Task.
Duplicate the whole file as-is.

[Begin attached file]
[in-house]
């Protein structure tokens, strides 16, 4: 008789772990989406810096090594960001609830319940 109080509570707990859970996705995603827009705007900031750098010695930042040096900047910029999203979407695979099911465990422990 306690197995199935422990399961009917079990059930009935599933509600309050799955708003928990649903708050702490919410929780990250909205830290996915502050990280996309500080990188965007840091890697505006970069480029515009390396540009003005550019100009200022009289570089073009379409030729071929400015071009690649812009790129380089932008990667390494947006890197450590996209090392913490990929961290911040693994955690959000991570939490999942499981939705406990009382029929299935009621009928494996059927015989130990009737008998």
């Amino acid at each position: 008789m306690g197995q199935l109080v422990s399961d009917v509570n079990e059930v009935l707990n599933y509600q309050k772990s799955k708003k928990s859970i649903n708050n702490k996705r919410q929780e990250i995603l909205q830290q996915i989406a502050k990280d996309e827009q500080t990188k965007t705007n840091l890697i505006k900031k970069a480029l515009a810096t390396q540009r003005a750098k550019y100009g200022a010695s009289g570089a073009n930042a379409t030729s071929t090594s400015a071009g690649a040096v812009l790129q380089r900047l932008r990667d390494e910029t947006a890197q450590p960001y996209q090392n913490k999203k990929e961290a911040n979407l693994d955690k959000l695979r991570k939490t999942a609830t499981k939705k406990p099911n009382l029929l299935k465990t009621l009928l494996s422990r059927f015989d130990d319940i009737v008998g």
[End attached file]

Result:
[in-house]
């Protein structure tokens, strides 16, 4: 008789772990989406810096090594960001609830319940 109080509570707990859970996705995603827009705007900031750098010695930042040096900047910029999203979407695979099911465990422990 306690197995199935422990399961009917079990059930009935599933509600309050799955708003928990649903708050702490919410929780990250909205830290996915502050990280996309500080990188965007840091890697505006970069480029515009390396540009003005550019100009200022009289570089073009379409030729071929400015071009690649812009790129380089932008990667390494947006890197450590996209090392913490990929961290911040693994955690959000991570939490999942499981939705406990009382029929299935009621009928494996059927015989130990009737008998």
């Amino acid at each position: 008789m306690g197995q199935l109080v422990s399961d009917v509570n079990e059930v009935l707990n599933y509600q309050k772990s799955k708003k928990s859970i649903n708050n702490k996705r919410q929780e990250i995603l909205q830290q996915i989406a502050k990280d996309e827009q500080t990188k965007t705007n840091l890697i505006k900031k970069a480029l515009a810096t390396q540009r003005a750098k550019y100009g200022a010695s009289g570089a073009n930042a379409t030729s071929t090594s400015a071009g690649a040096v812009l790129q380089r900047l932008r990667d390494e910029t947006a890197q450590p960001y996209q090392n913490k999203k990929e961290a911040n979407l693994d955690k959000l695979r991570k939490t999942a609830t499981k939705k406990p099911n009382l029929l299935k465990t009621l009928l494996s422990r059927f015989d130990d319940i009737v008998g």